Attorney Chad Van Horn in Florida, who by the way was just named a leading bankruptcy attorney, has an interesting case going.
In this case, he is pursuing damages against Navient for continuing to attempt to collect on student loan debt following the bankruptcy discharge of his client.
Van Horn raises a very interesting issue. The allegation is the Sallie Mae student loan debt was not used for educational purpose, was a private student loan, and and the client was a co-signer on the loan.
The issue comes back to a key point I’ve been writing about for years.
There is a tremendous misperception about which student loans are protected in bankruptcy and which can be discharged. A common belief is no student loan can be discharged. That is just factually untrue.
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If the student loan, in this case, was actually discharged under the law then the continued collection efforts of Navient would have been a violation of law, resulting in substantial penalties.
The argument Van Horn is going to present is similar to what attorney Austin Smith has been saying:
The loan does not qualify under § 523(a)(8)(A) or (B) in order to be excepted from discharge.
Section 523(a)(8) of the Bankruptcy Code excepts from discharge:
(A) (i) an educational benefit overpayment or loan made, insured, or guaranteed by a governmental unit, or made under any program funded in whole or in part by a governmental unit or nonprofit institution; or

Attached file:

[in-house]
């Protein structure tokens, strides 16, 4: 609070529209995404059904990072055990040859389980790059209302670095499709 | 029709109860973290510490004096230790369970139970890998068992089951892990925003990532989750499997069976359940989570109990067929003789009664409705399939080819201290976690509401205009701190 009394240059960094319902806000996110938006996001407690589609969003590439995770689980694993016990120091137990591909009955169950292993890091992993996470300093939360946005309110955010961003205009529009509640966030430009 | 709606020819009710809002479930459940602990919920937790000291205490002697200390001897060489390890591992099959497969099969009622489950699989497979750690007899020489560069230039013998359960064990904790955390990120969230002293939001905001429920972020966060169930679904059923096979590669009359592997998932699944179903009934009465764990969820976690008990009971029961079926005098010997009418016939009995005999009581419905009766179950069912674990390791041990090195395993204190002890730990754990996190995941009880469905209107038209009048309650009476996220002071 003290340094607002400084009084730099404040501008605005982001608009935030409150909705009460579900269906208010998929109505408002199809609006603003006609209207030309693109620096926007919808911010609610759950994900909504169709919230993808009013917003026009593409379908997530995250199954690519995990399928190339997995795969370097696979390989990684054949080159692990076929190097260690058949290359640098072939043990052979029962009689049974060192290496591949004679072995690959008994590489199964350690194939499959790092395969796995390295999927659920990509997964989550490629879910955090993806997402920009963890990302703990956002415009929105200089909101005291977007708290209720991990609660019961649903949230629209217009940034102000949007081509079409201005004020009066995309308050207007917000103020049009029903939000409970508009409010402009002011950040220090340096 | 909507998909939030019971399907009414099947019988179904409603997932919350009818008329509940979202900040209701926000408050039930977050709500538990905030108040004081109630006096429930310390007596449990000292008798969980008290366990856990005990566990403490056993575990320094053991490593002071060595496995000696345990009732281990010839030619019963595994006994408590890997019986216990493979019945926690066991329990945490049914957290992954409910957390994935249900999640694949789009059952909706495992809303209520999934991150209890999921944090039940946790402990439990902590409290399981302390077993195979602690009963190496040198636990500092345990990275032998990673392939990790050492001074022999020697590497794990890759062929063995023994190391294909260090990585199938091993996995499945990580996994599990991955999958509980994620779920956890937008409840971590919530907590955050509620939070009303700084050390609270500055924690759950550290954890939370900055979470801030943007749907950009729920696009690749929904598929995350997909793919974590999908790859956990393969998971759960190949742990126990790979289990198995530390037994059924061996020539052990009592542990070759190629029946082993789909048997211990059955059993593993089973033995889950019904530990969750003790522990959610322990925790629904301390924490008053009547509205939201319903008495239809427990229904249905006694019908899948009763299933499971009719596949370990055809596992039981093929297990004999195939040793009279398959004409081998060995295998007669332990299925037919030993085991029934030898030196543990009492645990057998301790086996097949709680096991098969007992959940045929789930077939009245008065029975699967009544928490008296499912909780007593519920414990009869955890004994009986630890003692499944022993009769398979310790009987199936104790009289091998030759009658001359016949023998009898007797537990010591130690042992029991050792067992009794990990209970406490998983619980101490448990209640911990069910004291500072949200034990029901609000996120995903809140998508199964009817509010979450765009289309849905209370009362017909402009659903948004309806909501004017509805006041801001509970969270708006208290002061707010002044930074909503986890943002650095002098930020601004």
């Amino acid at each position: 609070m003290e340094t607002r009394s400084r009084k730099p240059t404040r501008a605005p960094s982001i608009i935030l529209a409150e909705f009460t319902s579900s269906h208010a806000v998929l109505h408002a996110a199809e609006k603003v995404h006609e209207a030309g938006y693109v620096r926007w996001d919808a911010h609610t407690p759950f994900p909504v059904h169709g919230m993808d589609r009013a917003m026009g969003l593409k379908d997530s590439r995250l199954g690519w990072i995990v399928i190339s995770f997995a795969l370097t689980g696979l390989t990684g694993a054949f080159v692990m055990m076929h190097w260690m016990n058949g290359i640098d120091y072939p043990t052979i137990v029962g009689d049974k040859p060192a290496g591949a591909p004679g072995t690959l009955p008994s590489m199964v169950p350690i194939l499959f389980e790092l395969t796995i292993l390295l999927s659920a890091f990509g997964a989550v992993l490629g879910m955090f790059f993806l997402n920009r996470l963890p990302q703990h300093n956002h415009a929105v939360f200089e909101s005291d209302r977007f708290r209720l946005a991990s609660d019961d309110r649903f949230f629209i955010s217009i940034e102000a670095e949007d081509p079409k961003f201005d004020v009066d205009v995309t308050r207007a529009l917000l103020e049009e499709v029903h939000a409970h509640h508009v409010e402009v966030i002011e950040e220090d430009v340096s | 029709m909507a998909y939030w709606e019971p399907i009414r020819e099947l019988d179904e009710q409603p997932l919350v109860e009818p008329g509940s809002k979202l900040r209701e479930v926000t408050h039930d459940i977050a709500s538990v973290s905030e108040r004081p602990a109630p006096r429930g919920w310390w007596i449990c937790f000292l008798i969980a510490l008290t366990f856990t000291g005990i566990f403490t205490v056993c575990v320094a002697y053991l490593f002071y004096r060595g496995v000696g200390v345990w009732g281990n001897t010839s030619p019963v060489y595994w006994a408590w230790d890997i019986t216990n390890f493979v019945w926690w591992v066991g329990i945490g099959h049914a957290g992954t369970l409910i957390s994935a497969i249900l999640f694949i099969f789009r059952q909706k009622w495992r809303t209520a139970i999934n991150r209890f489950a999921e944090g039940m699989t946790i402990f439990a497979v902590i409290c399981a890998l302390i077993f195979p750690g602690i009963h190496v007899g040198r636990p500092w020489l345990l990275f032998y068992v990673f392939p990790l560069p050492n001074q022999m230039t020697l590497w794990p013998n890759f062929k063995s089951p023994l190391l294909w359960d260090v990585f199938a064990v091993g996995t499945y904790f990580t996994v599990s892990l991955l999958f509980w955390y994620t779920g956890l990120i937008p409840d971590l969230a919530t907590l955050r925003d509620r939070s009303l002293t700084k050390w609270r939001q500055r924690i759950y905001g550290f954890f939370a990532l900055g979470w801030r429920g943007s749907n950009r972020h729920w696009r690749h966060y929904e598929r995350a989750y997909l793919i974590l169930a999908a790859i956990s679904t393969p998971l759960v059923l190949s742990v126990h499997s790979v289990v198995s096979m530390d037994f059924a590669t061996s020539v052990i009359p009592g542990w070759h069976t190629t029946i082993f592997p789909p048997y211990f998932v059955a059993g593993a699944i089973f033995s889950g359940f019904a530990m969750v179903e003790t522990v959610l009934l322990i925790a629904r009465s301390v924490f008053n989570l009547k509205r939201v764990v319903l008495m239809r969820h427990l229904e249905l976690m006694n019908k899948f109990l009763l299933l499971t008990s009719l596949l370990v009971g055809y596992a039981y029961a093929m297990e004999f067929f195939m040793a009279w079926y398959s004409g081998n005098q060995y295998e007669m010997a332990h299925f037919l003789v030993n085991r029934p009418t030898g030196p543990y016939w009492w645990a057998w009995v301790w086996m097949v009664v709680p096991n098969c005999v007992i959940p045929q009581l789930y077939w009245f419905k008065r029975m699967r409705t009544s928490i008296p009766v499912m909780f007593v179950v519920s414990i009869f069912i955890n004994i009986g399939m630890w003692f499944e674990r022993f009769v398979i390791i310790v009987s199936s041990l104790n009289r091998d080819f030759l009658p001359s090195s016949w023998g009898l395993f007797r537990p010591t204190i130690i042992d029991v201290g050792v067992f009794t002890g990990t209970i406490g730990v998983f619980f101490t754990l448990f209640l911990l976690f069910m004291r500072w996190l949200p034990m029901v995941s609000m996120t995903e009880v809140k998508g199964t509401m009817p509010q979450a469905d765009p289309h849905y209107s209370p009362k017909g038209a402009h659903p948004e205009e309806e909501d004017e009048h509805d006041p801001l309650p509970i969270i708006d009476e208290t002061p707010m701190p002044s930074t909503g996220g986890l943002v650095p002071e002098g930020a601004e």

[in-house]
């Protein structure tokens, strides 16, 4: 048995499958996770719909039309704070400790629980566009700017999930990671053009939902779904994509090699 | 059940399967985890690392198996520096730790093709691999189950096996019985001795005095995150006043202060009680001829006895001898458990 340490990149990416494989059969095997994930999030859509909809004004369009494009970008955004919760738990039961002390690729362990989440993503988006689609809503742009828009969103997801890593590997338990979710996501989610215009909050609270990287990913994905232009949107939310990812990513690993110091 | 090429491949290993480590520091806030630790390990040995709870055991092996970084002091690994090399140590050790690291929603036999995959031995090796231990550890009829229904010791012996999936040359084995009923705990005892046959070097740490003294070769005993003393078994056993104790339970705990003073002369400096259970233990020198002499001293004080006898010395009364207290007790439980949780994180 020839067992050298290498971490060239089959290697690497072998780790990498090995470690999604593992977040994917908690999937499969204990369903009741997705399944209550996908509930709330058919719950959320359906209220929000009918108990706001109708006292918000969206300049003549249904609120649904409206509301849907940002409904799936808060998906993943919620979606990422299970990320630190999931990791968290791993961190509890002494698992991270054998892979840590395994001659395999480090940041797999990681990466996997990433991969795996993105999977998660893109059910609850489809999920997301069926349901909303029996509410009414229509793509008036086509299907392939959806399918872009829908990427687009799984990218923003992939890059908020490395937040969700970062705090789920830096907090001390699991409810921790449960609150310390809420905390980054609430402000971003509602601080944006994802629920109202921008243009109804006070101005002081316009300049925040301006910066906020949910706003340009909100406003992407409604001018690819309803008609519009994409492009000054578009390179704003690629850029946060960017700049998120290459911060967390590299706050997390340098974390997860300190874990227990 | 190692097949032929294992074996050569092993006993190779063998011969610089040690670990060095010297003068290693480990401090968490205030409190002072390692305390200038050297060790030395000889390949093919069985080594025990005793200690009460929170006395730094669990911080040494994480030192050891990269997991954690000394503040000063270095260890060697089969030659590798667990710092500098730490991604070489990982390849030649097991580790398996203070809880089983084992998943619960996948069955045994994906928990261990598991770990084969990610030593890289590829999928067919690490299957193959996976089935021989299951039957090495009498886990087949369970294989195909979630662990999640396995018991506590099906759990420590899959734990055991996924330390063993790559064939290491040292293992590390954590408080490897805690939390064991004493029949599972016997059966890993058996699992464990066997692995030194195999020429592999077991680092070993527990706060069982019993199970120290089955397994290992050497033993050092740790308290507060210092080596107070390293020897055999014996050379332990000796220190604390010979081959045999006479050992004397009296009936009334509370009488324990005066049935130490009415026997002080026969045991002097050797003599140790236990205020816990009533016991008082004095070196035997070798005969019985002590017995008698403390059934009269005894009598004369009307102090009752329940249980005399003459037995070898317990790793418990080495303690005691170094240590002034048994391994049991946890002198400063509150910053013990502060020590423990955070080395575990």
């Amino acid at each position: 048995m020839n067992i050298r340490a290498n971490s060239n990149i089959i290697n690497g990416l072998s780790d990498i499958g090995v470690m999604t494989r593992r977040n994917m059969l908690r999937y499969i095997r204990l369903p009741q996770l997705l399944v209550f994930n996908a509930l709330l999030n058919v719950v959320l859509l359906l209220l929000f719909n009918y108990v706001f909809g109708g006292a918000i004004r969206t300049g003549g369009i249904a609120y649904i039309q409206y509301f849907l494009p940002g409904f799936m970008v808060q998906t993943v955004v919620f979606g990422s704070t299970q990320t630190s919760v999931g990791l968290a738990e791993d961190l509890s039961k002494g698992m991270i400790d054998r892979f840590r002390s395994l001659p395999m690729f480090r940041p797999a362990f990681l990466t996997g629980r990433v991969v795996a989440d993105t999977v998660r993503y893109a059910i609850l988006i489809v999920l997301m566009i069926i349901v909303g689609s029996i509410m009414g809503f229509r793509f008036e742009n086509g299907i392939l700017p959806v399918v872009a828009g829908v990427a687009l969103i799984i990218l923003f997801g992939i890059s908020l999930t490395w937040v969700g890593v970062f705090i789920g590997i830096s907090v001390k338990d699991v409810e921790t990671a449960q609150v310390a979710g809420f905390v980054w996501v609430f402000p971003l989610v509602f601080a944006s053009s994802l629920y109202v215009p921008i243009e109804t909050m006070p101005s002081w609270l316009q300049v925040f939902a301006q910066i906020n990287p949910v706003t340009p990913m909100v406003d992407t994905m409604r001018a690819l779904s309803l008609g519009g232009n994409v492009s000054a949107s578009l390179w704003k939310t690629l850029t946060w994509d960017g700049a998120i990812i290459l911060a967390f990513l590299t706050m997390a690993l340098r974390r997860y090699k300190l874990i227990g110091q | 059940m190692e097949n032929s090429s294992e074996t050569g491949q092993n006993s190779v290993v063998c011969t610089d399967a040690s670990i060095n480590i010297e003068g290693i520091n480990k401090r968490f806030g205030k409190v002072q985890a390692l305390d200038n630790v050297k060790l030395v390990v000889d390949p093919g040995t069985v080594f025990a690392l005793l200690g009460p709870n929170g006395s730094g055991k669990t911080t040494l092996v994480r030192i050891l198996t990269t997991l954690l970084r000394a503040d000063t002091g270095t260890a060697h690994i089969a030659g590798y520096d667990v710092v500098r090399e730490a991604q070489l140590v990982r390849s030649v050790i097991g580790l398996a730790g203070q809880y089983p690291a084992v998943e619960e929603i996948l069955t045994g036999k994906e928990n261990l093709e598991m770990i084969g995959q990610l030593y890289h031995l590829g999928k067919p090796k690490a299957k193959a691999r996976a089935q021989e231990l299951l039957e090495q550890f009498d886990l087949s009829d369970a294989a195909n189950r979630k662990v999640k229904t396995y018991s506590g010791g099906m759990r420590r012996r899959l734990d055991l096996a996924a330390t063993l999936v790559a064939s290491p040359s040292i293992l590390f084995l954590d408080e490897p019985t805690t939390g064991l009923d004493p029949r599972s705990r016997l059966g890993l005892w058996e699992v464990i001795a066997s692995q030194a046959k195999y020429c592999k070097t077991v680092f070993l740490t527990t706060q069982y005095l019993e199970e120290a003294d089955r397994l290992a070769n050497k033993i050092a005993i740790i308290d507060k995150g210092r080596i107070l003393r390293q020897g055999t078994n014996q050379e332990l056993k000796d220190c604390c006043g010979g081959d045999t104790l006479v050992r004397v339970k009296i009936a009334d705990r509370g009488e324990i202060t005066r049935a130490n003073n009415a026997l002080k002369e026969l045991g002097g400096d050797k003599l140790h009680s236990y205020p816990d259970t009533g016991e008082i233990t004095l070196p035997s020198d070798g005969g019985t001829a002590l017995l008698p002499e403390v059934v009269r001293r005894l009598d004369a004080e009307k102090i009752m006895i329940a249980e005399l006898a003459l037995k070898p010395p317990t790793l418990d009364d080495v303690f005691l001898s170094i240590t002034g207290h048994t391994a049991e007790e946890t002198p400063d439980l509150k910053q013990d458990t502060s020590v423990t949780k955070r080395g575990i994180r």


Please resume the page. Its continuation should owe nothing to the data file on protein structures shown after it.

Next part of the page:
(ii) an obligation to repay funds received as an educational benefit,
scholarship, or stipend; or
(B) any other educational loan that is a qualified education loan, as defined in section 221(d)(1) of the Internal Revenue Code of 1986, incurred by a debtor who is an individual.
In order to be protected from discharge in bankruptcy the student loan needed to be a qualified educational loan.
The definition of a qualified education loan according to the Internal Revenue Service (IRS) says:
The term ‘qualified education loan’ means any indebtedness incurred by the taxpayer solely to pay qualified higher education expenses–(a) which are incurred on behalf of the taxpayer, the taxpayer’s spouse, or any dependent of the taxpayer as of the time the indebtedness was incurred, (B) which are paid or incurred within a reasonable period of time before or after the indebtedness is incurred, and (C) which are attributable to education furnished during a period during which the recipient was an eligible student.
Well as you can see, the debt was not incurred on behalf of a taxpayer who was the debtor, the debtor’s spouse or the debtor’s dependent.
On face value, the co-signer should have had the private student loan discharged in their bankruptcy.
We will just have to watch what the court is going to do here. You just know Navient is going to fight back hard.